Hull rot of almond Simone Kreidl 1 Tonya Wiechel 1 , Peta Faulkner 2 , Len Tesoriero 3 and Jacky Edwards 1,4 |
Download Hull rot of almond Fact Sheet (with reference list) from ABA website.
1 Agriculture Victoria Research, AgriBio Centre, DJPR, Bundoora, Victoria |
2 Agriculture Victoria Research, DJPR, Mildura, Victoria |
3 NSW Department of Primary Industries, Ourimbah, New South Wales |
4 School of Applied Systems Biology, La Trobe University, Bundoora, Victoria |
HULL rot is a major disease affecting almond productivity. A recent industry-wide disease survey conducted across two seasons determined that approximately 70 per cent of Nonpareil is affected by hull rot in Australian orchards (Wiechel et al. 2020). Hull rot causes direct loss of yield due to infected rotten nuts and downgrading of in-shell nuts, but it also reduces future yield due to twig dieback and loss of fruiting wood. In California, hull rot is mainly caused by two common fungi, Rhizopus stolonifer and Aspergillus niger , with A. niger more prevalent in the hotter regions (Michailides, pers. comm). These fungi look similar, i.e. fluffy and black, and a hand lens or a microscope is required to tell them apart. In Australia, hull rot is primarily caused by Rhizopus stolonifer. While M. fructicola and A. niger have been occasionally observed on almond hulls in Australian orchards they are not a major cause of hull rot. Identification and symptoms
the early stages of split, B2-B3 (deep V stage), being most vulnerable (Figure 1). Rhizopus stolonifer is unable to penetrate the sealed hull but once hull split occurs, it can gain access to the moist inner surface which is an ideal environment for it to grow. Once inside the hull, the fungus grows on the inside surface of the hull resulting in a slight shriveling of the hull around the split. If the weather is wet the fungus produces masses of dark black/grey spores which becomes visible within a few days (Figure 2). Infection is usually accompanied by spur death and twig dieback known as hull rot “strikes”. The first noticeable sign may be bunches of dried leaves. These usually remain pale green and may initially be quite hard to spot if infection levels are low. Severe infection can cause dieback of the whole stem with each spur along it infected. Spur death and twig dieback is caused by acid by-products of the fungus which are translocated through the vascular traces and kill the plant tissues (Mirocha et al. 1961). Infection of older nuts, where the hull has begun to abscise, is less likely to lead to twig death due to the weakened connection between the nut and the twig, reducing translocation of the acid (Teviotdale et al. 1996). The recent industry-wide disease surveys found that 63% of hull rot in Nonpareil was associated with strikes. Where it comes from Rhizopus stolonifer is one of the most common fungi worldwide. It is found in all environments, in soil and on decomposing organic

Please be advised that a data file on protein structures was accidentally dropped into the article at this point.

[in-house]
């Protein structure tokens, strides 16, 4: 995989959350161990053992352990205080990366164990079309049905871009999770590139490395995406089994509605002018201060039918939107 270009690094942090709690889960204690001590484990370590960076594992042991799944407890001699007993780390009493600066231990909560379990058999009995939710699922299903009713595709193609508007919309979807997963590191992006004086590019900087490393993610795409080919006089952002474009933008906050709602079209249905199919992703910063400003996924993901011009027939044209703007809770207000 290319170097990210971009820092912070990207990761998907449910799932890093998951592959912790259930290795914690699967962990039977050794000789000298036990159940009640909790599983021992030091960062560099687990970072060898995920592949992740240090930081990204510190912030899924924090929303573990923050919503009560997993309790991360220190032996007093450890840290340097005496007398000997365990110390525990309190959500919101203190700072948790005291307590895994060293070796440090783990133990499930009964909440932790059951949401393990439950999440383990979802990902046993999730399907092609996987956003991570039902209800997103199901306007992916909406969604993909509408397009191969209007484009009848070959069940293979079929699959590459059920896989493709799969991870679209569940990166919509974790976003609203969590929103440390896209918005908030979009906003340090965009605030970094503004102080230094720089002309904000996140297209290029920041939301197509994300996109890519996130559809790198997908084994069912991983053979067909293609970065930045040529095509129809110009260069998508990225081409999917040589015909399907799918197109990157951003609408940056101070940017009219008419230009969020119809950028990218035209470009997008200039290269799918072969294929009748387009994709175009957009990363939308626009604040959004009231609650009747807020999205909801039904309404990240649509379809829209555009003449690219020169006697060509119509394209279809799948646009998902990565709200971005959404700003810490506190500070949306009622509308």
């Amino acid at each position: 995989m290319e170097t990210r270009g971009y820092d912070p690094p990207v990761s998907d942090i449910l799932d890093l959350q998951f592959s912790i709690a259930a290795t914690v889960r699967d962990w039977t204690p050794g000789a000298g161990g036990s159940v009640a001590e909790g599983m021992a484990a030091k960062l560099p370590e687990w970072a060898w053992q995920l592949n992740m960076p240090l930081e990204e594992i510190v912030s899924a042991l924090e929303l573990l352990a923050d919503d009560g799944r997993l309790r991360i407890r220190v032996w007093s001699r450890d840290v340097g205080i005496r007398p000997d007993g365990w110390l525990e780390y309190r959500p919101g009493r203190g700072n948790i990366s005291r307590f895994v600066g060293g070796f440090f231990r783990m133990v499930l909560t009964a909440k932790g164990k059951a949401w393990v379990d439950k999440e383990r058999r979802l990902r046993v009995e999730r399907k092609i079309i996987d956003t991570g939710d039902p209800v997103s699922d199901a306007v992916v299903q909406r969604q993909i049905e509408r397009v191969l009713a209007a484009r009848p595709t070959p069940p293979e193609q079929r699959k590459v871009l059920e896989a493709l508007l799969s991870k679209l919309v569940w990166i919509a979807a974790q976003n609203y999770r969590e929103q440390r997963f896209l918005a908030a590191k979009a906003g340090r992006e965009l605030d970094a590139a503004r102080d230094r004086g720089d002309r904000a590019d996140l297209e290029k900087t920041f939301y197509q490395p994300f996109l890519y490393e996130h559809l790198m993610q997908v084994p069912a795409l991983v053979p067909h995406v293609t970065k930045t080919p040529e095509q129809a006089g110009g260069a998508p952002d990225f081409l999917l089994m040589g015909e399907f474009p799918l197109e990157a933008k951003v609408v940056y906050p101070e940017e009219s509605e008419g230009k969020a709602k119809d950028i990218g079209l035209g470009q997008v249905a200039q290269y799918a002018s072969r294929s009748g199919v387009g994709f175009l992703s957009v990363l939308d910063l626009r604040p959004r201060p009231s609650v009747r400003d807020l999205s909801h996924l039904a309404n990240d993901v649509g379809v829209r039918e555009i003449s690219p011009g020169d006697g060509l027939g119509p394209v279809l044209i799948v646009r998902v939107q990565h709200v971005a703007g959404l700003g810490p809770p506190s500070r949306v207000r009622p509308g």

Figure 2: Shriveling of hull and black sporulation of Rhizopus stolonifer infection beginning inside the split hull. In humid conditions all surfaces of the nut may be covered with sporulating fungus.
matter such as leaf litter. When the environment is conducive to fungal growth (i.e. mild to warm temperatures plus moisture), spore production in the orchard is prolific, the spores become airborne and are spread easily. Mummies (shrivelled nuts left in the tree from the previous season) have been assumed to be a major source of inoculum, but the data from our field trials does not support this. Less than 30 percent of mummies produced inoculum when placed in ideal laboratory conditions, and there has been no correlation between mummies per tree and subsequent hull rot development. Similarly, there has been an assumption that hull rot leads to the formation of mummies or “stick tights”, but again, the data from our field trials does not support this, with poor correlation between hull rot strikes and subsequent numbers of mummies (Figure 3). Spores are dispersed by wind and rain splash into the canopy and onto split fruit. Insect pests may also carry spores into the split fruit. Carpophilus beetles are known to vector spores of the brown rot fungus within Australian stone fruit orchards (Holmes et al. 2011), and it is possible that they may spread Rhizopus spores in almond orchards.
Hulls become susceptible to infection shortly after hull split with
Figure 1: Early hull split, when nuts are reported to be most susceptible to infection.